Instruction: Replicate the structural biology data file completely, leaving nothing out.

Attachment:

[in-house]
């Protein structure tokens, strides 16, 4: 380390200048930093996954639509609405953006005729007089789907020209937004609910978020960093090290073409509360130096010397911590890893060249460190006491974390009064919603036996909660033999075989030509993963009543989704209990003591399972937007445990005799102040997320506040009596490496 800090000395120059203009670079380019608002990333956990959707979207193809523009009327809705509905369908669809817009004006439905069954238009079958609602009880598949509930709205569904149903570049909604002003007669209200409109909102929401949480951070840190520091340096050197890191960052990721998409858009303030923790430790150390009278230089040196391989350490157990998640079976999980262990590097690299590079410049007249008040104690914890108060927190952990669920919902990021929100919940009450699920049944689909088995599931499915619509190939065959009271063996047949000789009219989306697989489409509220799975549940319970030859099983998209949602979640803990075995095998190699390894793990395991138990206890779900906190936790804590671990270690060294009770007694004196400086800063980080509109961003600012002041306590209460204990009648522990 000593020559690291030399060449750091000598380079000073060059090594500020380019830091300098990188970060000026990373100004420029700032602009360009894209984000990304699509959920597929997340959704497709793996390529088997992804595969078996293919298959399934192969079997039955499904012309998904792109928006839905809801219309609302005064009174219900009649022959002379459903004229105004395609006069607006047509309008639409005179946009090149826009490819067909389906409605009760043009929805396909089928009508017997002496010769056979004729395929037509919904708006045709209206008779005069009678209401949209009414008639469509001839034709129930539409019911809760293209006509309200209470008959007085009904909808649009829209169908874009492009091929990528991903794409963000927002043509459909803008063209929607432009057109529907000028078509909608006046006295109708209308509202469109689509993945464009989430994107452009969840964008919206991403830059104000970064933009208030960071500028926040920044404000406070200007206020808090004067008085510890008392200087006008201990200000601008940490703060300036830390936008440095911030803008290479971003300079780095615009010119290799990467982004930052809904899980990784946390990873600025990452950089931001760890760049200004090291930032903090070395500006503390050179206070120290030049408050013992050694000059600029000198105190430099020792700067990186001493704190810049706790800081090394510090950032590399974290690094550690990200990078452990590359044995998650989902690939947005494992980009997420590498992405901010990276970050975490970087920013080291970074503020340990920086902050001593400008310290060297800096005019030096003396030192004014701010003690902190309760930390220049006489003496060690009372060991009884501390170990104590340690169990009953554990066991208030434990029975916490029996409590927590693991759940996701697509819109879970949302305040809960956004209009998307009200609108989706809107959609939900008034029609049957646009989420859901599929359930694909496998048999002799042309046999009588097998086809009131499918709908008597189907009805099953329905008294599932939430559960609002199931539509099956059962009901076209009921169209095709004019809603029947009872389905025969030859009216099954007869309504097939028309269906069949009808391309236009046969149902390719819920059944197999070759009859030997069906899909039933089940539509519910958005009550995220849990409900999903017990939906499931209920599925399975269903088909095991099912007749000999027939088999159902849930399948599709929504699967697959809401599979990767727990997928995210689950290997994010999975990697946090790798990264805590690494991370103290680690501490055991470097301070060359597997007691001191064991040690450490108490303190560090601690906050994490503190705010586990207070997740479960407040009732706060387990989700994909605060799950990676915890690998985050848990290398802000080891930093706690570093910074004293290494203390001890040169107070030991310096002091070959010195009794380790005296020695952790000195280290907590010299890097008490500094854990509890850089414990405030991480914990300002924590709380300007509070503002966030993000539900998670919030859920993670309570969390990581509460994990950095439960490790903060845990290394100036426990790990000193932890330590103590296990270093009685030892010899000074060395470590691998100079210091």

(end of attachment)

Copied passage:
[in-house]
């Protein structure tokens, strides 16, 4: 380390200048930093996954639509609405953006005729007089789907020209937004609910978020960093090290073409509360130096010397911590890893060249460190006491974390009064919603036996909660033999075989030509993963009543989704209990003591399972937007445990005799102040997320506040009596490496 800090000395120059203009670079380019608002990333956990959707979207193809523009009327809705509905369908669809817009004006439905069954238009079958609602009880598949509930709205569904149903570049909604002003007669209200409109909102929401949480951070840190520091340096050197890191960052990721998409858009303030923790430790150390009278230089040196391989350490157990998640079976999980262990590097690299590079410049007249008040104690914890108060927190952990669920919902990021929100919940009450699920049944689909088995599931499915619509190939065959009271063996047949000789009219989306697989489409509220799975549940319970030859099983998209949602979640803990075995095998190699390894793990395991138990206890779900906190936790804590671990270690060294009770007694004196400086800063980080509109961003600012002041306590209460204990009648522990 000593020559690291030399060449750091000598380079000073060059090594500020380019830091300098990188970060000026990373100004420029700032602009360009894209984000990304699509959920597929997340959704497709793996390529088997992804595969078996293919298959399934192969079997039955499904012309998904792109928006839905809801219309609302005064009174219900009649022959002379459903004229105004395609006069607006047509309008639409005179946009090149826009490819067909389906409605009760043009929805396909089928009508017997002496010769056979004729395929037509919904708006045709209206008779005069009678209401949209009414008639469509001839034709129930539409019911809760293209006509309200209470008959007085009904909808649009829209169908874009492009091929990528991903794409963000927002043509459909803008063209929607432009057109529907000028078509909608006046006295109708209308509202469109689509993945464009989430994107452009969840964008919206991403830059104000970064933009208030960071500028926040920044404000406070200007206020808090004067008085510890008392200087006008201990200000601008940490703060300036830390936008440095911030803008290479971003300079780095615009010119290799990467982004930052809904899980990784946390990873600025990452950089931001760890760049200004090291930032903090070395500006503390050179206070120290030049408050013992050694000059600029000198105190430099020792700067990186001493704190810049706790800081090394510090950032590399974290690094550690990200990078452990590359044995998650989902690939947005494992980009997420590498992405901010990276970050975490970087920013080291970074503020340990920086902050001593400008310290060297800096005019030096003396030192004014701010003690902190309760930390220049006489003496060690009372060991009884501390170990104590340690169990009953554990066991208030434990029975916490029996409590927590693991759940996701697509819109879970949302305040809960956004209009998307009200609108989706809107959609939900008034029609049957646009989420859901599929359930694909496998048999002799042309046999009588097998086809009131499918709908008597189907009805099953329905008294599932939430559960609002199931539509099956059962009901076209009921169209095709004019809603029947009872389905025969030859009216099954007869309504097939028309269906069949009808391309236009046969149902390719819920059944197999070759009859030997069906899909039933089940539509519910958005009550995220849990409900999903017990939906499931209920599925399975269903088909095991099912007749000999027939088999159902849930399948599709929504699967697959809401599979990767727990997928995210689950290997994010999975990697946090790798990264805590690494991370103290680690501490055991470097301070060359597997007691001191064991040690450490108490303190560090601690906050994490503190705010586990207070997740479960407040009732706060387990989700994909605060799950990676915890690998985050848990290398802000080891930093706690570093910074004293290494203390001890040169107070030991310096002091070959010195009794380790005296020695952790000195280290907590010299890097008490500094854990509890850089414990405030991480914990300002924590709380300007509070503002966030993000539900998670919030859920993670309570969390990581509460994990950095439960490790903060845990290394100036426990790990000193932890330590103590296990270093009685030892010899000074060395470590691998100079210091």